He never told me how the talk went, and I never asked because I didn’t need the argüende and because she never said it again. Within a year, she made us the padrinos of her first born, but I knew that I was only the madrina because I was la esposa de su hermano.
I still get a flash of anger when I think about her “hay muchos Mexicanos” comment, or the time she wouldn’t get out of the car to come and see our new house, or all the times I saw her roll her eyes and sneer at me, but I’m older than she is, and committed to supporting women, so I just waited her out. I took my ajihada on weekends to give my cuñados a break, made sure to remember my cuñadas birthday, participated in their extended family’s parties, even when I didn’t want to, and tried to forgive and not hold it against her when they had to miss our son’s birthday parties, prioritizing her marido’s large family’s numerous gatherings over ours.
Slowly but surely over the years, the ice began to thaw between us. My warmth, no matter how awkward and forced, combined with time and maturity, on all our parts, has allowed something new to develop, something real. And it’s good that I worked hard not to hold grudges and forgave what I perceived as slights because learning to forgive is good for our health. It can lower blood pressure, risk of heart attacks, cholesterol, and forgiveness can help improve sleep.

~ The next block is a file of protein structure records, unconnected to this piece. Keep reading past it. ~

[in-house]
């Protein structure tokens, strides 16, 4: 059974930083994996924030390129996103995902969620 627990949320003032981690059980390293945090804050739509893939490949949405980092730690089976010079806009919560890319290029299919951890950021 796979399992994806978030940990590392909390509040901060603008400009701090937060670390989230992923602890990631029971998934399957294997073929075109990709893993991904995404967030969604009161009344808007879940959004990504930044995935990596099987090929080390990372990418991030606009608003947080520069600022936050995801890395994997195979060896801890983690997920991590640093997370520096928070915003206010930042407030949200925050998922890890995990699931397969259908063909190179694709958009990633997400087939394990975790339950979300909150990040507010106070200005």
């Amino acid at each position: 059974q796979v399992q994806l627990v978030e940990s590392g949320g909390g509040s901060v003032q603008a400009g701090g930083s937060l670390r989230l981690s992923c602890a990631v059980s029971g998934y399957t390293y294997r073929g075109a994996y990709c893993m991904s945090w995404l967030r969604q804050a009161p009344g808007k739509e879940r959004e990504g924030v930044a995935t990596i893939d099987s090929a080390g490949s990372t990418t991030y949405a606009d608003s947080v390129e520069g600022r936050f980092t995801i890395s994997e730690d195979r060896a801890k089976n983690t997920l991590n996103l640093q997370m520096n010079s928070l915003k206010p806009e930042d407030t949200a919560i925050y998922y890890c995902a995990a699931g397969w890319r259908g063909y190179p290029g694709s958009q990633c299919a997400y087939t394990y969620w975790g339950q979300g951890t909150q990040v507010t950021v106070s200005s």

“Hi, Morena,” she smiles when she sees me now (which seems like all the time), and hugs me tight, and dumps a pile of food she brought, leftovers from the Philipino restaurant where she works, or un bote de frijoles that she made at her place and brought with her, a whole packet of corn tortillas, the family-size packet, and cans of soda in any flavor anyone in the house might drink. The other night she brought me a bottle of my favorite wine, and I shared it with her because that’s what cuñadas do. That’s what we’re supposed to do.